finding scope of prior legal representation encompassed current litigation on uranium supply contracts because attorney had previously handled numerous mining patents and real estate transactions regarding movant's uranium propertiesSummary of this case from USI Ins. Servs., LLC v. Ryan
Argued September 26, 1978.
Decided December 8, 1978. Rehearing and Rehearing In Banc Denied February 9, 1979.
John Bodner, Jr., Washington, D.C., for defendant-appellant.
Edward H. Hickey, Chicago, Ill., for defendant-appellee.
Appeal from the United States District Court for the Northern District of Illinois.
In this case we review the propriety of a district court's refusal to grant a motion to disqualify opposing counsel. The issues presented are whether there is a sufficient relationship between matters presented by the pending litigation and matters which the lawyers in question worked on in behalf of the party now seeking disqualification and whether the party seeking disqualification has given legally sufficient consent to the dual representation.
This case arises as one aspect of the complex litigation filed by Westinghouse against a number of parties engaged in, or having interests in, the mining of uranium. That suit alleged that increases in the price of uranium, which had encouraged Westinghouse to default on long-term uranium supply contracts, resulted from an international cartel which was alleged to have "fixed and increased the price of uranium to purchasers within the United States; . . . allocated, divided and curtailed the supply of, and market for, uranium; . . . boycotted certain uranium purchasers . . .; and . . . otherwise eliminated competition among defendants. . . ." The movant here, Gulf Oil Corporation (Gulf), and the respondent, United Nuclear Corporation (UNC) are two of the named defendants in this action. UNC is being represented by the Santa Fe, New Mexico firm of Bigbee, Stephenson, Carpenter Crout (Bigbee), which had previously performed legal work on behalf of Gulf. Gulf, accordingly, moved to disqualify the Bigbee firm.
The history of the relationship between Gulf and Bigbee had its origin in 1968, when substantial reserves of uranium ore were discovered on tracts of land located near Grant, New Mexico. By 1971 Gulf owned a substantial majority interest in a joint venture which had acquired a portion, designated as the Mt. Taylor properties, of these uranium reserves. After having acquired its interests, Gulf retained the Bigbee firm to represent it on legal matters relating to Gulf's uranium operations in New Mexico. During a five year period of representation from 1971 through 1976, the Bigbee firm through nine of its twelve attorneys performed numerous services for Gulf including the patenting of fifty-nine mining claims, drafting leases required for uranium exploration, representing Gulf in litigation involving title disputes, counseling Gulf in relation to the resolution of certain problems relating to mine waters, and lobbying on behalf of Gulf in front of the New Mexico state legislature on tax and environmental matters. One of Bigbee's name partners, G. Stanley Crout, alone spent over 2,000 hours working on behalf of Gulf.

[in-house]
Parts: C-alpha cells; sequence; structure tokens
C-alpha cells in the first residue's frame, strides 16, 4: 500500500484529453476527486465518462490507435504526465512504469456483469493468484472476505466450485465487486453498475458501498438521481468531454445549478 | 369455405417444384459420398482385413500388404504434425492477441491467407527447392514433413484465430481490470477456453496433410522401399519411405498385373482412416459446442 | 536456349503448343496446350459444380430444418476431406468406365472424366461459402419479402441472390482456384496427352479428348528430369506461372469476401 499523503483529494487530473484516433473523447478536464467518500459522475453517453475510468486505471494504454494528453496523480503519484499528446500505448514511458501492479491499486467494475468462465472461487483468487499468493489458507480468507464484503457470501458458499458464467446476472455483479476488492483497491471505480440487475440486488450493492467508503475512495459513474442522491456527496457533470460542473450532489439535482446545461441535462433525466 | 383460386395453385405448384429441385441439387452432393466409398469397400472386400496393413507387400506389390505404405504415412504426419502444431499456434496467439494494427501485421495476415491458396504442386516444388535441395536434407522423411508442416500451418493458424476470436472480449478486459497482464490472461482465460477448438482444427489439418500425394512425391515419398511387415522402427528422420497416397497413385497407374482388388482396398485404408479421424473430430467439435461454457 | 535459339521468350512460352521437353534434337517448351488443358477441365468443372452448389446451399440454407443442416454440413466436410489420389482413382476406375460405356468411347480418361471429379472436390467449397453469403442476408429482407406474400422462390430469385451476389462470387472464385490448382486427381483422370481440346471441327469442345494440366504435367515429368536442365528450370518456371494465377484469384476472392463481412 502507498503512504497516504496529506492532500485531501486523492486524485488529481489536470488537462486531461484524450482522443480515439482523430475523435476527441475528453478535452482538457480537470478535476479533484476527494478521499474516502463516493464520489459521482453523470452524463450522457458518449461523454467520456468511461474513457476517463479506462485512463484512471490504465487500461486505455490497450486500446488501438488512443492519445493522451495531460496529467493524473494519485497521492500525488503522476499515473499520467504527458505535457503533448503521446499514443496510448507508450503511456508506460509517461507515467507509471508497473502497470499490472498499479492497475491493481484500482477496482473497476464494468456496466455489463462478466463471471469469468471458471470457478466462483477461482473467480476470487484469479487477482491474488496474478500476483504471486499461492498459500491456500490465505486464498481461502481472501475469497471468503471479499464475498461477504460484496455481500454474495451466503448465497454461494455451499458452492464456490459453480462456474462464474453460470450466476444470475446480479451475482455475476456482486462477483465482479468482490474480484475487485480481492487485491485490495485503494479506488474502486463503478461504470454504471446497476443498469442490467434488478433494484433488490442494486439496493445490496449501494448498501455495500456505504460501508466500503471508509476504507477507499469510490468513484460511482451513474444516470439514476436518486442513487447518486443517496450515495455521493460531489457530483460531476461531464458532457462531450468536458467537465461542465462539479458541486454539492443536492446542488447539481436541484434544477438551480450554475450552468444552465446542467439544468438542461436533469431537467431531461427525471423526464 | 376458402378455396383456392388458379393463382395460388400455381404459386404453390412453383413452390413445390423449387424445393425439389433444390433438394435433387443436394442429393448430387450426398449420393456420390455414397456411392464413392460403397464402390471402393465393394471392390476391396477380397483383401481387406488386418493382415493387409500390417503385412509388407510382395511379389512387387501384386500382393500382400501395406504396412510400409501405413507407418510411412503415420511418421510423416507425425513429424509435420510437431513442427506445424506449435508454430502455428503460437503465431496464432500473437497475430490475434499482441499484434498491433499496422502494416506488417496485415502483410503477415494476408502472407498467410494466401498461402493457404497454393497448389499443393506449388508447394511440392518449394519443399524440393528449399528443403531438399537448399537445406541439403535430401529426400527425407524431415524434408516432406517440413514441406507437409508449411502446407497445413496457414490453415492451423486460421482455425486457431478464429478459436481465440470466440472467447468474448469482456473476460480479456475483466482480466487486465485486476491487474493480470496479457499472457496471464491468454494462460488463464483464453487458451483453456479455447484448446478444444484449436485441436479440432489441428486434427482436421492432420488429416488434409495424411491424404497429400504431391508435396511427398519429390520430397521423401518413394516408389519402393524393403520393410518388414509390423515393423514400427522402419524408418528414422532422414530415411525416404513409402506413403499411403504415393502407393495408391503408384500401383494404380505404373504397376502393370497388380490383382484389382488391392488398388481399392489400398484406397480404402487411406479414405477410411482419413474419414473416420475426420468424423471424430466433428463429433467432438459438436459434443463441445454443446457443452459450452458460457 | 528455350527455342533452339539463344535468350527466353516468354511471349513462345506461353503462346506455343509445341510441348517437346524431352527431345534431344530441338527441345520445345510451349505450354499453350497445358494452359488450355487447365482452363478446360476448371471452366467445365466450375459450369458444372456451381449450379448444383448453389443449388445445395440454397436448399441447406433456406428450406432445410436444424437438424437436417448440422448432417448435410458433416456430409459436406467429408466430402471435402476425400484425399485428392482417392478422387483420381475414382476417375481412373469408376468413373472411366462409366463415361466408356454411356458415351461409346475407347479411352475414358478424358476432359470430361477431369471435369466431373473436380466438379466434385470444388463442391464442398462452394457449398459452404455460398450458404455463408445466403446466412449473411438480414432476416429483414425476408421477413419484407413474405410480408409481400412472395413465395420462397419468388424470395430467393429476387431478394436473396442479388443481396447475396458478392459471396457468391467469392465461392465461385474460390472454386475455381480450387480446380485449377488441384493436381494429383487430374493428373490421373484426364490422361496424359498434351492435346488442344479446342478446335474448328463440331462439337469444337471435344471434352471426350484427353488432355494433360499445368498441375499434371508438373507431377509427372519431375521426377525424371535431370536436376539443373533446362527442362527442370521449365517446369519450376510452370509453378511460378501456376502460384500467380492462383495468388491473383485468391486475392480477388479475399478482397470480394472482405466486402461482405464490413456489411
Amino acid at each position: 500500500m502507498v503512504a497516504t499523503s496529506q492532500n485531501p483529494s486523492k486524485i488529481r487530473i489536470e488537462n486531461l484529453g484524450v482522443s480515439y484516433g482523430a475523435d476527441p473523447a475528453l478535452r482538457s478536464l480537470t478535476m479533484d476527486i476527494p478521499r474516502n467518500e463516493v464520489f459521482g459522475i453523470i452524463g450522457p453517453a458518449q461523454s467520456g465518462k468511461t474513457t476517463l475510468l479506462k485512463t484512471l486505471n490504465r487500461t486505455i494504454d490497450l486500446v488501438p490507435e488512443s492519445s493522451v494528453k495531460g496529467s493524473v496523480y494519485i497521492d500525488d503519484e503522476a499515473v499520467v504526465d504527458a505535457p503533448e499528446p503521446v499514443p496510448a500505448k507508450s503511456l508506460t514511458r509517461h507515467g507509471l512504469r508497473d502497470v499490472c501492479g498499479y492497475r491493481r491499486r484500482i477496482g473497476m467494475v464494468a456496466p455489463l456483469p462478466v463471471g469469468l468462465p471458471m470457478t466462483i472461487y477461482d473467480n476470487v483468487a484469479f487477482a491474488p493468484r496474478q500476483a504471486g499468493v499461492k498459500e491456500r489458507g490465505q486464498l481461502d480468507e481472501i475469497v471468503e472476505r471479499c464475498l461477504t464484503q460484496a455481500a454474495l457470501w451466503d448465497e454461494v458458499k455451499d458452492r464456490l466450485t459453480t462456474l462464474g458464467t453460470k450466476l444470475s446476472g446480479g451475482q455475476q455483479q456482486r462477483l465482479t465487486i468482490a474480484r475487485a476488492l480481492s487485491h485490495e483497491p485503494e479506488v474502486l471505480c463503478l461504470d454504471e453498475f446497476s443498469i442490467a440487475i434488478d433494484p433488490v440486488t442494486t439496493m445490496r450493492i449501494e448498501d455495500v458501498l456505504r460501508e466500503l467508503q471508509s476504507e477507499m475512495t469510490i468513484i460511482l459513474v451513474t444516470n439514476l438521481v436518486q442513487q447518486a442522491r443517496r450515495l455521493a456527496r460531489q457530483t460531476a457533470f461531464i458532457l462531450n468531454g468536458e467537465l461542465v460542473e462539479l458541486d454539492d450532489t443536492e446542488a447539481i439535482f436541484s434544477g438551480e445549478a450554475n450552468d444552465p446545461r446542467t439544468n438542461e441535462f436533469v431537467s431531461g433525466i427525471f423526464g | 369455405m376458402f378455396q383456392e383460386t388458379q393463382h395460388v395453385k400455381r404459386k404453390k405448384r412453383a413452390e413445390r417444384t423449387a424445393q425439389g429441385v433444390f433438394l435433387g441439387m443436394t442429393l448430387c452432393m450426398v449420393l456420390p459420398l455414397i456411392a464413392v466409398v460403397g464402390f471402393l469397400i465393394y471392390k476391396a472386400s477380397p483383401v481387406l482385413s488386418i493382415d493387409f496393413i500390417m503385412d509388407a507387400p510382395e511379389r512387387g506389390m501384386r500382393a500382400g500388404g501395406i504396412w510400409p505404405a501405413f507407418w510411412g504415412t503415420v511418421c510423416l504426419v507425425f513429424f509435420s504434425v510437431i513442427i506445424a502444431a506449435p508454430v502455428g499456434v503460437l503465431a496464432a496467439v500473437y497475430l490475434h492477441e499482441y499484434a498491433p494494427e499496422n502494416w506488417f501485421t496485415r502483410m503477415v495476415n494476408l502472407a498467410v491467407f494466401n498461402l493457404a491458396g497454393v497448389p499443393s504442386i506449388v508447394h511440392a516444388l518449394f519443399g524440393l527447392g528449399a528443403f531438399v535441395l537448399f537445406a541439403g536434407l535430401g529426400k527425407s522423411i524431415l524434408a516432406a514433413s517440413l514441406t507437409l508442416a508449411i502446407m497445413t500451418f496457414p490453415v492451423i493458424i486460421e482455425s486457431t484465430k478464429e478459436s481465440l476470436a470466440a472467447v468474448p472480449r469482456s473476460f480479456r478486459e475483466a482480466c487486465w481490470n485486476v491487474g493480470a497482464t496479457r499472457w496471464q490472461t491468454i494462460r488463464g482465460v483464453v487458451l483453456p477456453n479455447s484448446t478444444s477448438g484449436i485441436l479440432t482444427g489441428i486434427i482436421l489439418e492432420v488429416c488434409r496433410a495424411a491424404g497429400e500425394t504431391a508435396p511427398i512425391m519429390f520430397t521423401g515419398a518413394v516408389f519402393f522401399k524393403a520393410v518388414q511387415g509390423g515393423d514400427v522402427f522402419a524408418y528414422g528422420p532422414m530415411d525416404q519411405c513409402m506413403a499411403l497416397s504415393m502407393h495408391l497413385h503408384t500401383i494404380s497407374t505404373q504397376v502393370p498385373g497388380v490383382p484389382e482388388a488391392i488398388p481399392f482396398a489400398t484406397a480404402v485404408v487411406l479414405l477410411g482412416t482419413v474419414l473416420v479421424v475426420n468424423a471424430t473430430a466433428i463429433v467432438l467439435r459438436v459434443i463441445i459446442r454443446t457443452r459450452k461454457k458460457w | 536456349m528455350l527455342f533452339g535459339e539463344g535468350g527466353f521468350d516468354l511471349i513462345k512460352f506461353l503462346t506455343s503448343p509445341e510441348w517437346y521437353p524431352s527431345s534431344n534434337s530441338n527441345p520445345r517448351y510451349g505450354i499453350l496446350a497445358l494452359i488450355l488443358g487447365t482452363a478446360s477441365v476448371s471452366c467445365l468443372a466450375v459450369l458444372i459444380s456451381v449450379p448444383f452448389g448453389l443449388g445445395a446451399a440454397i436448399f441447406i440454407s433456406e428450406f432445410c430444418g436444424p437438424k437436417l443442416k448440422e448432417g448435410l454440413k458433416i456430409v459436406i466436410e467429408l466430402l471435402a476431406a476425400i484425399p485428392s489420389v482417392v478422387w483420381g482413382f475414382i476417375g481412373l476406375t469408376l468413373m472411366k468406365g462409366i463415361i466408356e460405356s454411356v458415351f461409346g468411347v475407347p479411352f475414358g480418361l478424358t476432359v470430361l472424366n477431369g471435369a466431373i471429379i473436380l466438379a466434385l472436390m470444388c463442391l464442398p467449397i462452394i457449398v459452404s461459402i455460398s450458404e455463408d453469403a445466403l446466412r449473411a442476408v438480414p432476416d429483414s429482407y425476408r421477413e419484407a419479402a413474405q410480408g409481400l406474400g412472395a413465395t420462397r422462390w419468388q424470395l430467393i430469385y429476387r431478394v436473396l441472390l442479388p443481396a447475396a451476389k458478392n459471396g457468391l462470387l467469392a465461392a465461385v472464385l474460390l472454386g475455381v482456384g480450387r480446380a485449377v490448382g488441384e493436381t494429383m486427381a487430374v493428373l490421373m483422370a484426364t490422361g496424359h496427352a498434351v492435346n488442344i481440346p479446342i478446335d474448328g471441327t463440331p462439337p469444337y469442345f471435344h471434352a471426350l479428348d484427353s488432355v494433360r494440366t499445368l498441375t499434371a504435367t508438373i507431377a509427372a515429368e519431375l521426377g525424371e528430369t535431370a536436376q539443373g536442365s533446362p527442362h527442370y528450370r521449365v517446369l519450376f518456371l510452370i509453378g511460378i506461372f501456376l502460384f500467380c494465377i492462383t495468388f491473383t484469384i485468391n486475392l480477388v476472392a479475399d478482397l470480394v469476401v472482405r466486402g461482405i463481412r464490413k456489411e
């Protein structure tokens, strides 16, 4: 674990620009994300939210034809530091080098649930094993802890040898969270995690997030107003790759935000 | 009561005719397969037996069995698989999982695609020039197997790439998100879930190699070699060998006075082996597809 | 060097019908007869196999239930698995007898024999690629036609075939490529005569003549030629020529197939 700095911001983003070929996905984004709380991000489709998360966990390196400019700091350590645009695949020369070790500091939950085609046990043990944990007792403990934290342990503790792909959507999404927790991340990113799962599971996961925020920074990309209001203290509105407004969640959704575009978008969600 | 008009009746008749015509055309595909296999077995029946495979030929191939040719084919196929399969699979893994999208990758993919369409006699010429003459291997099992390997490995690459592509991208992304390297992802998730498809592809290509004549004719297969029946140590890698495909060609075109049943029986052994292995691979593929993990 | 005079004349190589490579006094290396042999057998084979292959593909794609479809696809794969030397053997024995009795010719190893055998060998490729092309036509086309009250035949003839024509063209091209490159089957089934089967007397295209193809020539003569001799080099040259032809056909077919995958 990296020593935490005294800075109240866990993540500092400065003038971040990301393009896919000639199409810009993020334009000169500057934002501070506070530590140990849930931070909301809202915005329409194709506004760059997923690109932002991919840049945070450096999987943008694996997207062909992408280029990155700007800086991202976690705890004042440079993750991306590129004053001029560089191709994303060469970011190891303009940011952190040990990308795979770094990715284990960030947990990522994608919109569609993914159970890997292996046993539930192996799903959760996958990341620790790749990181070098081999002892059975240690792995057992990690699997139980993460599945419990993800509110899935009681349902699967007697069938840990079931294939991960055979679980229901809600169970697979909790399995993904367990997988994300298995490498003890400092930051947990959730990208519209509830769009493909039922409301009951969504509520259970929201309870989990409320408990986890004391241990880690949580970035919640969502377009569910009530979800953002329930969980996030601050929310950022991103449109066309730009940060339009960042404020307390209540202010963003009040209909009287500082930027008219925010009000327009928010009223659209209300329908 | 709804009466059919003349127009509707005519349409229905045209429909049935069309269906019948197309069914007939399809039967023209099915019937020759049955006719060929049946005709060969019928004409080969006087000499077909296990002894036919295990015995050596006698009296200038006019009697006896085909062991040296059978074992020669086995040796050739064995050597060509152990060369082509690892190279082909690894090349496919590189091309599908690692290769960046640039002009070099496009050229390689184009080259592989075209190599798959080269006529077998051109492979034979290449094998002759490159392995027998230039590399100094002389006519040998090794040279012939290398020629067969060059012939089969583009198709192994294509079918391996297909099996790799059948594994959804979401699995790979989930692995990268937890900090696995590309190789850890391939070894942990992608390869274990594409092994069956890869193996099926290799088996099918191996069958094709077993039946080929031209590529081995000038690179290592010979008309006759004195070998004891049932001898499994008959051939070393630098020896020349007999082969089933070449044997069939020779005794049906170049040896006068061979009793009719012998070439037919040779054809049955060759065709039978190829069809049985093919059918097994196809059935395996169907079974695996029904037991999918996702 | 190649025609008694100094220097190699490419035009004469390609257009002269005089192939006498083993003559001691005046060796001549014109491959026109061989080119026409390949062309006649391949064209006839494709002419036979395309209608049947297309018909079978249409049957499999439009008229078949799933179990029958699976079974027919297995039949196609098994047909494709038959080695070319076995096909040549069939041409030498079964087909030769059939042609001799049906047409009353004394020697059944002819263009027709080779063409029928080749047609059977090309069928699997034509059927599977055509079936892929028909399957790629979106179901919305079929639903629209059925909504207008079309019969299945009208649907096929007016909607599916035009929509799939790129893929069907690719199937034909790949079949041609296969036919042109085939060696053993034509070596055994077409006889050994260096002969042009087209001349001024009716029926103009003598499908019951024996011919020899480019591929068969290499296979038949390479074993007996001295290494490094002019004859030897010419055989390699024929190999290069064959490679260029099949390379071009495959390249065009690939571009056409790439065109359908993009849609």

Gulf argued before the district court that these matters on which Bigbee represented Gulf were substantially related to the matters raised in the Westinghouse litigation. Gulf delineated this relationship by arguing that since the Mt. Taylor properties constituted Gulf's largest supply of uranium and was not currently in production, the reasons for Gulf's failure to produce from this property would be material to the allegation of the Westinghouse suit that Gulf, as well as the other defendants, withheld uranium supplies from the market. Further, Gulf argued, in relation to Bigbee's prior representation of Gulf, Gulf had entrusted Bigbee with confidential information relating to the quantity and quality of uranium reserves in the Mt. Taylor properties. Finally, even though Bigbee represented UNC, a co-defendant in Westinghouse, the position between the two parties was adverse because UNC was attempting to exculpate itself by inculpating Gulf.